CARTER LAKE – Thomas Stalbosky discovered welding while taking automotive classes in high school.
It took a year before Stalbosky found a job that would teach him more about welding. He worked as a shift supervisor for a car wash. Then he learned about an opportunity to become a welding apprentice.
PVS Structures, a steel fabrication company in Carter Lake, offered Stalbosky something others didn’t: An opportunity to “earn while you learn” as a full-time employee, where he received a steady paycheck while completing a nationally-accredited academic program through Iowa Western Community College.
“There are a lot of people who can’t afford to pay for schooling and a full-time job to keep living,” Stalbosky said. “Then you have places like this that offer a full-time job and pay for the schooling.”
Stalbosky joined fellow apprentice Brad Dittman as the first two graduates of the program. They were recognized Wednesday at an informal luncheon at the company’s campus along Avenue H in Carter Lake, where they were presented certificates and new welding helmets.
Tyler Owen, president of Owen Industries, the parent company of PVS, said he “could not be more excited” by the success of the apprenticeship program, which was launched with support from Iowa Western in 2016.
“It blows me away,” Owen said.
The company currently has three active apprentices from its second-year class and plans to hire several more from a pool of more than 75 applicants. Dittman and Stalbosky will help mentor apprentices now that they’ve become journeyman welders.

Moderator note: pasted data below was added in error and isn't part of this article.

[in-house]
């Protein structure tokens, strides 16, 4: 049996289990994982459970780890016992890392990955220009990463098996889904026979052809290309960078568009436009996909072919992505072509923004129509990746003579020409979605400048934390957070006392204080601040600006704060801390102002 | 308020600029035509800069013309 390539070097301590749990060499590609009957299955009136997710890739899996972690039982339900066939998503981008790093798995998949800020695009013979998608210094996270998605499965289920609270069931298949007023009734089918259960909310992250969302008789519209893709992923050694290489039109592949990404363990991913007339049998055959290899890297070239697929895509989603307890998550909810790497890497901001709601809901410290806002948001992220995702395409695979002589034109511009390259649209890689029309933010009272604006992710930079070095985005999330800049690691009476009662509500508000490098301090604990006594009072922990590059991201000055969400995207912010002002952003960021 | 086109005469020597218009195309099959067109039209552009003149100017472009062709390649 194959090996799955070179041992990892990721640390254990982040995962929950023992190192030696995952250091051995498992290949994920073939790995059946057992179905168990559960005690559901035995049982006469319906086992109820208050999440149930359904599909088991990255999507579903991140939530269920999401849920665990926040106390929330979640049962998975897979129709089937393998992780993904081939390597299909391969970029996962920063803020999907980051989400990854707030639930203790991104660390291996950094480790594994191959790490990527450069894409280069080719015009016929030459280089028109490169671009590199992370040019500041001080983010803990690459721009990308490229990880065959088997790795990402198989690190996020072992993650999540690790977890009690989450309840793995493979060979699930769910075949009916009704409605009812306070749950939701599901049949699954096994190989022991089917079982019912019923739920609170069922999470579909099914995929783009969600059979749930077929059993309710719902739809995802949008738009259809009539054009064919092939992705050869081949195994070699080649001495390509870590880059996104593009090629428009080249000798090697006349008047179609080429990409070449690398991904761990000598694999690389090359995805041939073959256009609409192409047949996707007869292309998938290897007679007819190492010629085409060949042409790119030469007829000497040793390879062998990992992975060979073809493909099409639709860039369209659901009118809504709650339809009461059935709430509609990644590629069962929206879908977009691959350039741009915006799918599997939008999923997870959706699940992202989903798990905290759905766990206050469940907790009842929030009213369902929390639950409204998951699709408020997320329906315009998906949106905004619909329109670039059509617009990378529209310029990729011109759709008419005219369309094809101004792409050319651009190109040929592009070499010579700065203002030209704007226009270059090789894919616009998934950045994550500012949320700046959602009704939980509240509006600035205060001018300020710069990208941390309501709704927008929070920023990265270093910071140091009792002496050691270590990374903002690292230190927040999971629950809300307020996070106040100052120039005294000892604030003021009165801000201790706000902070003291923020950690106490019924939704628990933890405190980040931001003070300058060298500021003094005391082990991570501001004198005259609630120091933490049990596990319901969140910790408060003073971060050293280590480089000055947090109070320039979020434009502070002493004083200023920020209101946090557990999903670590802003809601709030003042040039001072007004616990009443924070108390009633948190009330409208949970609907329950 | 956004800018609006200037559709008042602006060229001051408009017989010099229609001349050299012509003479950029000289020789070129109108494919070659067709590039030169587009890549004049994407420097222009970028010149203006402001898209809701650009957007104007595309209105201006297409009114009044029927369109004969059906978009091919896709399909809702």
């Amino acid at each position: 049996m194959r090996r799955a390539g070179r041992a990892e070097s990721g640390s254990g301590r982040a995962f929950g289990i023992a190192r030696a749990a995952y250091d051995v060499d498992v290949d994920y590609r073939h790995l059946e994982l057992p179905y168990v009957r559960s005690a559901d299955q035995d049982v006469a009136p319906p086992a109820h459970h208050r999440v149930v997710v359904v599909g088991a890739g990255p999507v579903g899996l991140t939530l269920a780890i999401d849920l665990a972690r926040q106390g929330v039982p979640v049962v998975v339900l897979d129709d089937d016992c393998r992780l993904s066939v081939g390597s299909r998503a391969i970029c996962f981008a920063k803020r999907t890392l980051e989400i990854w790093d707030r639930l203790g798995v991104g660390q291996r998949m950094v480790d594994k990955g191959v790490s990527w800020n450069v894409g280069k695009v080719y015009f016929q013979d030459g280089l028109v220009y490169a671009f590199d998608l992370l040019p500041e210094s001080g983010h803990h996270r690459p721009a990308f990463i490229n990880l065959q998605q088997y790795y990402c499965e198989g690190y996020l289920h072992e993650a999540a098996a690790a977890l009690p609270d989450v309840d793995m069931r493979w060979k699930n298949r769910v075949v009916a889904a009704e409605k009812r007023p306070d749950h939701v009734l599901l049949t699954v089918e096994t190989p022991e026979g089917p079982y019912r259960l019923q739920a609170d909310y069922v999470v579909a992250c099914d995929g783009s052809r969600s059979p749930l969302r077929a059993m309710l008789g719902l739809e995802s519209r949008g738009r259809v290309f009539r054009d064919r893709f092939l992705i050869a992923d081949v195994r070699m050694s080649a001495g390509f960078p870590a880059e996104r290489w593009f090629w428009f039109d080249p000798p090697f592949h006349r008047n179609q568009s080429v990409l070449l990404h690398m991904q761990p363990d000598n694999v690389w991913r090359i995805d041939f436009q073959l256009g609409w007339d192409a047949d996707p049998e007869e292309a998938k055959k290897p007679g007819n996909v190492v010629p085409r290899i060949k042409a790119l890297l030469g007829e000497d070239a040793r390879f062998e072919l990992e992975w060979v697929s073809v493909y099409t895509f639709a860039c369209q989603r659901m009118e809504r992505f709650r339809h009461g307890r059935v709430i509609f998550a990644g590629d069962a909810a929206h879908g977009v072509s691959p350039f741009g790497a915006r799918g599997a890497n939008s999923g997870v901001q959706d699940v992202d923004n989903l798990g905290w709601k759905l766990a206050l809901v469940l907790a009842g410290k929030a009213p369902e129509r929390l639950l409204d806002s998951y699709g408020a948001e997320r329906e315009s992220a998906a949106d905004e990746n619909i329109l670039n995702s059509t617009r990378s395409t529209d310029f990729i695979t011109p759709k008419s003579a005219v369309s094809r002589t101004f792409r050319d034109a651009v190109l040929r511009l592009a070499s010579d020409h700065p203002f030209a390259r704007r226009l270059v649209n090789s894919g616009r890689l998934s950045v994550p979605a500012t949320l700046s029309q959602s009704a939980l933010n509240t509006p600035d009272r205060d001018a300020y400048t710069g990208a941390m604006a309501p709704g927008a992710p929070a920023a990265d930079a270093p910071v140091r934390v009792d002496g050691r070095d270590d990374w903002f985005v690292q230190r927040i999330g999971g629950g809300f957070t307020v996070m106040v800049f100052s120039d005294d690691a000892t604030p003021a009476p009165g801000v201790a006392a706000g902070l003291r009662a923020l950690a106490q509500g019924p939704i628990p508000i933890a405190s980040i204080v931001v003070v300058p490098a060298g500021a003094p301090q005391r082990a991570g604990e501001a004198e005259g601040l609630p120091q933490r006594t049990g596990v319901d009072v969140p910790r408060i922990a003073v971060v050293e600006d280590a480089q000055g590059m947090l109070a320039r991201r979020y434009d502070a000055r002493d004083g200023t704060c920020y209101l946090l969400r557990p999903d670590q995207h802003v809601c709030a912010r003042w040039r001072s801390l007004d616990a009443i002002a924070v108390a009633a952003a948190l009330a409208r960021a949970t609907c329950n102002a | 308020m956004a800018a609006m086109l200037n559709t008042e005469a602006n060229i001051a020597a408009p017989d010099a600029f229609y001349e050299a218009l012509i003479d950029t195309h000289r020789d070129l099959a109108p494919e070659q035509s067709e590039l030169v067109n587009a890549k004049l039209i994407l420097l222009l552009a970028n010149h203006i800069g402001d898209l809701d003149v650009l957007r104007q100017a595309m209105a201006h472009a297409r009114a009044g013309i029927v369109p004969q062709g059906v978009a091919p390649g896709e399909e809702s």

Dittman said the apprentices will learn while on the job. They’ll improve their skills while creating value for the company, a win-win that creates employees with the knowledge they need for future success.
“They’re going to make sure you’re prepared,” Dittman said.
There’s a growing need for welders and other skilled laborers. Ron DeBord, vice president of human resources at Owen Industries, said there will be a shortage of 400,000 welders nationally by 2024 – a challenge that’s exacerbated by baby boomers retiring over the coming decade.
“It’s more than on our doorstep. It’s in our kitchen,” DeBord said. “As we looked at that as a company, we determined that we were going to take ownership of that issue.”
Creating an apprenticeship program through Iowa Western was “seamless” and involved securing grants along with approval from the U.S. Department of Labor. DeBord said the program has drawn significant interest in a job market with low unemployment and the apprentices have exceeded expectations.
“If we continue to just look for people who have skills and tenure, not all of us are going to come to satisfy our goals for growth,” DeBord said. “There are not enough skilled-labor individuals around, because you’re seeing a record rate of retiring skilled-trade workers, and that’s not going to change in the near future.”
Owen Industries offers the first competency-based welding apprenticeship program in Iowa, a strategy encouraged by Iowa Western to focus on achieving results. The apprentices are asked to demonstrate mastery of skills instead of sitting through a predetermined number classroom sessions, allowing them to go faster through topics they understand and slow down on tougher subjects.
Dan Kinney, president of Iowa Western Community College, said the college has championed the value of offering competency-based apprenticeships. Because it’s competency-based, the college was able to condense Owen Industries’ program to two years, instead of three, allowing for faster advancement. That allows more people to move through the program onto rewarding careers.
“We’re excited about this program, and we’re excited about the future of it,” Kinney said.
— Scott Stewart is a freelance journalist and communications consultant. This article was prepared on behalf of Iowa Western Community College’s Division of Economic and Workforce Development.
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